§ LORD RANDOLPH CHURCHILL
asked the Chief Secretary to the Lord Lieutenant of Ireland, Whether he can give to the House a detailed account of the recent riots at Skibbereen, Schull, and Cork, and can state what injuries were inflicted on individuals and on property owing to those riots; and, whether he will lay upon the Table the official reports of the magistrates and constabulary officers?
§ MR. W. E. FORSTER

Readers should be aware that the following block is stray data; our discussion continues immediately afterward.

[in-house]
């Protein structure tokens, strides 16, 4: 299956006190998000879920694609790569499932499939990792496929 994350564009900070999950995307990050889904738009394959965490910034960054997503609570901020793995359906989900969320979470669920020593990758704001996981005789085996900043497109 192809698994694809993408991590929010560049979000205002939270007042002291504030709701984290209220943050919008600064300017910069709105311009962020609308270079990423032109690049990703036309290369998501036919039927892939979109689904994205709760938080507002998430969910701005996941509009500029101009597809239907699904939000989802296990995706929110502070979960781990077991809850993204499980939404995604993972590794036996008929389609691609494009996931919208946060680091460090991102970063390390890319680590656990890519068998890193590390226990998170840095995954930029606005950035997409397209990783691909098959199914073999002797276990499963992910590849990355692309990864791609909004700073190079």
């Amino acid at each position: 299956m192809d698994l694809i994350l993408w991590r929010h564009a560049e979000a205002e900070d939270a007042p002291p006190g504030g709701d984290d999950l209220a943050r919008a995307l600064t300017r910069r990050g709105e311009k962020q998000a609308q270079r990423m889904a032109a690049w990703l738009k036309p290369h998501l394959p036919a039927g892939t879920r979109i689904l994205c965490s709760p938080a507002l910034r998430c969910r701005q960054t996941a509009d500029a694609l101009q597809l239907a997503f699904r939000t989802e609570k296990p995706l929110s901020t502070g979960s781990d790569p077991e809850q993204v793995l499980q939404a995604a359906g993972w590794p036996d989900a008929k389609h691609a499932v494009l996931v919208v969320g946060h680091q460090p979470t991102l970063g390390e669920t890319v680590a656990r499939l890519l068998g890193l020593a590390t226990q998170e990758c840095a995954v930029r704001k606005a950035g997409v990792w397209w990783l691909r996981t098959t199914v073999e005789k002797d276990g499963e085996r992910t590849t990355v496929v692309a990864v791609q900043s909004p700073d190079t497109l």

Sir, the disturbances in the south and west of Cork, although serious, have been a good deal exaggerated. The entire disturbance is attributable to the unfounded rumour that the Rev. Mr. Murphy, parish priest of Schull, was to be arrested. On Monday, June 6, this rumour first spread. Horns were sounded, men on horseback summoned the people, and large crowds to the number of between 4,000 and 6,000 people, armed with spades, pitchforks, and other weapons, rapidly collected at Schull, many of them coming from a distance of 10 or 12 miles. The 348 police force was only sufficient for the defence of the barrack, and could not leave it. About 9.30 in the evening a number of stones were thrown at the police barrack. The Head Constable called on the mob to desist, and threatened to fire on them. The mob then desisted, but subsequently some windows in the barrack were broken by stones, thrown principally by women. The mob also attacked the house of J. Sullivan, breaking the windows and doors, and stealing £50. His car was also taken away and thrown into the sea, and the windows of three other houses were broken. As regards the amount of property injured, the injury estimated in Schull is about £105. A scene of great disorder was kept up until daylight. During the night, or early on Tuesday morning, telegraph poles between Ballydehob and Skibbereen were torn down. Tuesday, the 7th, was fair day at Ballydehob, a village about five miles nearer Skibbereen than Schull. Large crowds had also collected there on the previous evening to prevent the arrest of the Rev. Mr. Murphy, and had remained up all night, partaking freely of whisky. On the morning of the 7th stones were thrown at the police barrack. Immediately application was made to Mr. Warburton, the resident magistrate at Bantry, for military aid, who at once started from Bantry with a force of 44 Marines and two officers. They reached Ballydehob at 5 P.M. On entering the town they were hooted, and some stones were thrown at them, principally by women in houses. The Marines then fixed bayonets, and the stone-throwing ceased for a time. They then marched to the Constabulary barrack, when more stones were thrown, and the men then prepared to charge. They did not do so, however, because in the front of the crowd were some dozen men trying their best to keep the people quiet, and behind them numbers of women, and those would have been the sufferers, instead of the roughs who were throwing the stones from behind. The Catholic curate arrived at this period, and did his utmost to restore order. The resident magistrate, seeing that the Constabulary barrack was perfectly safe, decided to return. The crowd, finding that the Rev. Mr. Murphy's arrest was not intended, exhibited most friendly feeling to the troops, and repeatedly cheered them. As 349 regards the rioting at Skibbereen, it appears that Head Constable Droghan, when returning there on the evening of the 7th, was surrounded, by a violent mob and cut on the head with a stone. The mob proceeded, at about 9 P.M., to attack the house of Mr. Coppel Thorne—who had resisted "Boycotting" and had supplied the police with cars. All the available police turned out, and the stone-throwing became so serious that the resident magistrate in charge threatened to fire. The Rev. Mr. O'Brien came up, and by great efforts induced the rioters to disperse. Quiet was restored, and the police withdrew. About midnight another attack was made on Coppel Thorne's house, which was wrecked. The police charged the mob several times with fixed swords, and drove them away, several, it is believed, being wounded. Quiet was again restored. In this riot several of the police were struck with stones; but, except in two cases, none were seriously hurt. As regards the injury to property in Skibbereen, the amount was about £850. The latest Reports I have received represent the district as quiet; but there is is still considerable latent excitement. With a view, however, of preventing any further disorder, the police force has been strengthened, troops have been sent to Schull and Skibbereen, and a resident magistrate of experience placed in special charge of the district. On the 8th instant, at 2.20 A.M., an attempt was made to throw two special trains, carrying troops from Cork to Skibbereen, off the lines between Ballineen and Enniskean, by placing a quantity of sand on the line. This, however, did not succeed. Again, on the same day, a crowd, consisting of 200 men, some on horseback, assembled near Drimoleague, and a body of about 40 of them set to work and tore up the rails for a distance of 80 yards, and threw them over the embankment. Having done this, they placed a small red flag where the rails nad been torn up. They then proceeded to Drimoleague. It is believed this was done to stop, not upset, the train, as it was believed Father Murphy, of Schull, was in it, and being conveyed as a prisoner to Cork. I do not deny that the state of the district is such as requires anxious care; but I fully believe that the force sent down is sufficient not only to restore, but to keep order. In Cork 350 the riot has been put down. The police there behaved with great forbearance with regard to the people who had been arrested.